The presence of homologous forelimbs in humans (man), a lizard; a frog, a bird, and a bat indicate that all these forelimbs have evolved from a common ancestral animal that had a ‘basic design’ limb. In other words, it tells us that a human, a lizard, a frog, a bird, and a man, all have evolved from a common ancestor. Thus, the presence of homologous organs in different animals provides evidence for evolution by telling us that they are derived from the same ancestor who had the ‘basic design’ of the organ on which all the homologous organs are based. Please note that the wings of a butterfly (which is an insect) and the wings of a bat cannot be considered to be homologous organs because they have different basic designs (though they are used for the same purpose of flying).
2. Analogous Organs Provide Evidence for Evolution
Those organs which have different basic structures (or different basic designs) but have a similar appearance and perform similar functions are called analogous organs. The analogous organs provide evidence for evolution. This point will become clear from the following discussion.
Many organs in different groups of animals seem to be built from different basic structures but appear to be similar in shape and perform similar functions. These are called analogous organs. For example, the wings of an insect and a bird have different structures (the insects have a fold of membranes as wings which are associated with a few muscles whereas a skeleton, flesh, and feathers support a bird’s wings) but they perform the same function of flying (see Figure). Since the wings of insects and birds have different structures (or different designs) but perform similar functions, they are analogous organs.
The wings of an insect and a bird have different structures but similar functions. They are analogous organs.
Now, since the analogous organs have different basic designs, so they do not indicate a common ancestor for the organism. The analogous organs provide evidence for the evolution in another way. The presence of analogous organs indicates that even organisms having organs with different structures can adapt to perform similar functions for their survival under hostile environmental conditions. Thus, the presence of analogous organs in different animals provides evidence for evolution by telling us that though they are not derived from common ancestors, they can still evolve to perform similar functions to survive, flourish and keep on evolving in the prevailing ‘environment. The analogous organs provide a mechanism for evolution.
3. Fossils Provide Evidence for Evolution
The remains (or impressions) of dead animals or plants that lived in the remote past are known as fossils. The fossils provide evidence for evolution. For example, a fossil bird called Archaeopteryx looks like a bird but it has many other features, which are found in reptiles. This is because Archaeopteryx has feathered wings like those of birds but teeth and tails like those of reptiles. Archaeopteryx is, therefore, a connecting link between the reptiles and birds, and hence suggests that the birds have evolved from the reptiles. Thus, fossils provide evidence that the present animals (and plants) have originated from the previously existing ones through the process of continuous evolution.
We will now describe how fossils are formed. Usually, when organisms (plants or animals) die, their bodies will decompose by the action of micro-organisms in the presence of oxygen, moisture, etc.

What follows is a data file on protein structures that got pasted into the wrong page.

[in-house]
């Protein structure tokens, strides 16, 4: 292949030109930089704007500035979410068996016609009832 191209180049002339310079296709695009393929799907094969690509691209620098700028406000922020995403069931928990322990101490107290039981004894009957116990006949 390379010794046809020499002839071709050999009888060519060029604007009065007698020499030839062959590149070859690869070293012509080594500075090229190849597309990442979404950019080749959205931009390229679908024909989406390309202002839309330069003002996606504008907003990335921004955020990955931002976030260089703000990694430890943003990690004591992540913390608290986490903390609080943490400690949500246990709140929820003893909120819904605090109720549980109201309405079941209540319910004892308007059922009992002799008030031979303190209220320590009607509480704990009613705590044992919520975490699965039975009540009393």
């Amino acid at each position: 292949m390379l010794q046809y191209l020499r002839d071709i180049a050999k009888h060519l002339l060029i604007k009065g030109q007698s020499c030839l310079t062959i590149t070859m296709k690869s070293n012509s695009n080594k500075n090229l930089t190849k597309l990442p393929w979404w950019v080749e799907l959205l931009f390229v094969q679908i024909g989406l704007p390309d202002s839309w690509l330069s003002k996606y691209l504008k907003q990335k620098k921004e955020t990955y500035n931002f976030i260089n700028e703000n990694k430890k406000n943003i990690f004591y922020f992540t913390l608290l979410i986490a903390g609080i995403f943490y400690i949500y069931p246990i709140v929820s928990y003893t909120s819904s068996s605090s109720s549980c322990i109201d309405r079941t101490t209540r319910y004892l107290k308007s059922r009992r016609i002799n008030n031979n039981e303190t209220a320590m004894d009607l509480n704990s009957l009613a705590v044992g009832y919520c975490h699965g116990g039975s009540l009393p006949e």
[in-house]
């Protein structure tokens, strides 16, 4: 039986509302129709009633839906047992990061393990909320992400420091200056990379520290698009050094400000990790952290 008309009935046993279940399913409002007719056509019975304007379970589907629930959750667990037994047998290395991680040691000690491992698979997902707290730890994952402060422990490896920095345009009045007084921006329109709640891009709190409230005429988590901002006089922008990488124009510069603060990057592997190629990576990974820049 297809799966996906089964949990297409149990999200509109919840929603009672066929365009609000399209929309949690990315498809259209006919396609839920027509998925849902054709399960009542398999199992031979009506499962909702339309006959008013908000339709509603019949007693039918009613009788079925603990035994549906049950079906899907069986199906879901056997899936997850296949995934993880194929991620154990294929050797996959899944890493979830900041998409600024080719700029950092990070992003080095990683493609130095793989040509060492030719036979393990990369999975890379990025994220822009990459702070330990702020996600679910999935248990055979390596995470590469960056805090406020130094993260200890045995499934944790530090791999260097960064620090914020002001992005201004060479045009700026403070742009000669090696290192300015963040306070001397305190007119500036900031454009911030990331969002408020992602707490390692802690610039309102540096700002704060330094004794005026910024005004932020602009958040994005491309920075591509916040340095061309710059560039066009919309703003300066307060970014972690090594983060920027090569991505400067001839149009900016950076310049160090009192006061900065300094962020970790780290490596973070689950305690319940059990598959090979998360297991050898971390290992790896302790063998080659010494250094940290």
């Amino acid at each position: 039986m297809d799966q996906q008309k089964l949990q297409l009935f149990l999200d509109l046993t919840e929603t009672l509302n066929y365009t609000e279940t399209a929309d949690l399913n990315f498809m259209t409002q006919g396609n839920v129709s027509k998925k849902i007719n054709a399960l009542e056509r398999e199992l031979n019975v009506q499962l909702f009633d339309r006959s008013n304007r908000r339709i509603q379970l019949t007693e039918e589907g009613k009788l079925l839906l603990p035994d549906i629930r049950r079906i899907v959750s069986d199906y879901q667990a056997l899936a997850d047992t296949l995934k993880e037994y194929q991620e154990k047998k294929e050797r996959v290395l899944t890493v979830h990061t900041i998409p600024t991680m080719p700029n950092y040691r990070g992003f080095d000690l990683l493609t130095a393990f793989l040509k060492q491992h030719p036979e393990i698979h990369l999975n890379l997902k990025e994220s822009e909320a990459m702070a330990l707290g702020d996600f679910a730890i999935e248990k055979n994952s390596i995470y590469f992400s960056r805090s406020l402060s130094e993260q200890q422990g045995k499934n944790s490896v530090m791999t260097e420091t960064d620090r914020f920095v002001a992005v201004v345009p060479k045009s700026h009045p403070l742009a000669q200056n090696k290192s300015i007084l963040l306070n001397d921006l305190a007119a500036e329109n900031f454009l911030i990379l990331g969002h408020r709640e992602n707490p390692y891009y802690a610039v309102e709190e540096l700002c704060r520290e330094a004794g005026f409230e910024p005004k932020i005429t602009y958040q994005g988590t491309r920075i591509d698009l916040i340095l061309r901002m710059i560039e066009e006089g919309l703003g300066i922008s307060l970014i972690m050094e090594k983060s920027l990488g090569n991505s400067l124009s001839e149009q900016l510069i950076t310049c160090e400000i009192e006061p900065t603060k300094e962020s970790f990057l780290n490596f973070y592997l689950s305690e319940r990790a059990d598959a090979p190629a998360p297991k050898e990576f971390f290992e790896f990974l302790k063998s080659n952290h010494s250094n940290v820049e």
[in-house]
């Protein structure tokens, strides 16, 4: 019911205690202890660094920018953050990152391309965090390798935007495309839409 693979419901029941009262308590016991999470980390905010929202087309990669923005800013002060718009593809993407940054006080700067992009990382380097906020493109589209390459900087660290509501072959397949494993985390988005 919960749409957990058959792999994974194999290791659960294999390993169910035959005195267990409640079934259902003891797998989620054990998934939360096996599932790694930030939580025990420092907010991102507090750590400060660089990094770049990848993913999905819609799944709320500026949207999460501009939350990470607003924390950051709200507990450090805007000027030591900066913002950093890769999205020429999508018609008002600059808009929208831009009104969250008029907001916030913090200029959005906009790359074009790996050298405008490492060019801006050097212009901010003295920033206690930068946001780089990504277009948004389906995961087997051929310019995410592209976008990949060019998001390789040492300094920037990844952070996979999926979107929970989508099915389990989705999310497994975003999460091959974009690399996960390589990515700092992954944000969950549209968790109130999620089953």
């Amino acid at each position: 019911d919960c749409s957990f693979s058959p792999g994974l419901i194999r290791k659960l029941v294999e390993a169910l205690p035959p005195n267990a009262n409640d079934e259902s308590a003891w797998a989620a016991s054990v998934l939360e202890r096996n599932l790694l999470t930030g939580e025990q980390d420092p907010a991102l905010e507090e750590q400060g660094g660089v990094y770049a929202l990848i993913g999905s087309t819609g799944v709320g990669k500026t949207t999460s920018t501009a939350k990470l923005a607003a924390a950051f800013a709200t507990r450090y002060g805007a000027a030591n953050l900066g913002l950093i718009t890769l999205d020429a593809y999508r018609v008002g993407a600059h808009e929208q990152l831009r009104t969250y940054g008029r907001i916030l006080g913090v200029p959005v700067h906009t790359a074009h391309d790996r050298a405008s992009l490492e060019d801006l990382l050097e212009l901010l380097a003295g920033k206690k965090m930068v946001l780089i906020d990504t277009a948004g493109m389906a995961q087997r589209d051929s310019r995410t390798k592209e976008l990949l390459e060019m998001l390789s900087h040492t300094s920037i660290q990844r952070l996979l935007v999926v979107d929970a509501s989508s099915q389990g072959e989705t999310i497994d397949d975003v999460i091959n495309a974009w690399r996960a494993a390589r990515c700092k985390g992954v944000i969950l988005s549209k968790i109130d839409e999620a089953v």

Archaeopteryx is a connecting link between reptiles and birds.
Sometimes, however, the conditions in the environment are such (like the absence of oxygen or moisture, etc), which do not let the body of the organism decompose completely. It is such body (or body part) of an organism that we get as fossils on digging the earth (see Figure). In many cases, the soft parts of the organisms get decomposed and what we get as a fossil is a skeleton of hard parts (like bones, etc). Even the soft parts of plants and animals (which usually decompose quickly) are sometimes preserved as fossils in the form of their impressions inside the rocks.
This animal fossil was found in the desert buried under the sand.
For example, if a dead leaf gets caught in mud, it will not decompose quickly. The mud around the leaf will set around it as a mould, gradually harden to form a rock, and retain the impression of the whole leaf. This forms a leaf fossil that can be dug out from the earth a long time later (see Figure). The fossil of a dead insect caught in mud is also formed in a similar way to a leaf fossil. All such preserved impressions of the body parts of the once-living organisms are also called fossils.
This leaf fossil was found in rocks.
Fossils are obtained by digging into the earth. The age of fossils can be estimated in two ways: by the relative method, and by the carbon dating method. The relative method works like this: When we dig into the earth; we find fossils at different depths. The fossils which we find in layers closer to the surface of the earth are more recent; the fossils which are found in deeper layers are older; whereas the fossils found in the deepest layers of the earth are the oldest ones. Fossils that we find today were once living objects. All living objects contain some radioactive carbon-14 atoms. When a living object dies and forms a fossil, its carbon-14 radioactivity goes on decreasing gradually. In the carbon dating method, the age of fossils is found by comparing the carbon-14 radioactivity left in fossils with the carbon-14 radioactivity present in living objects today.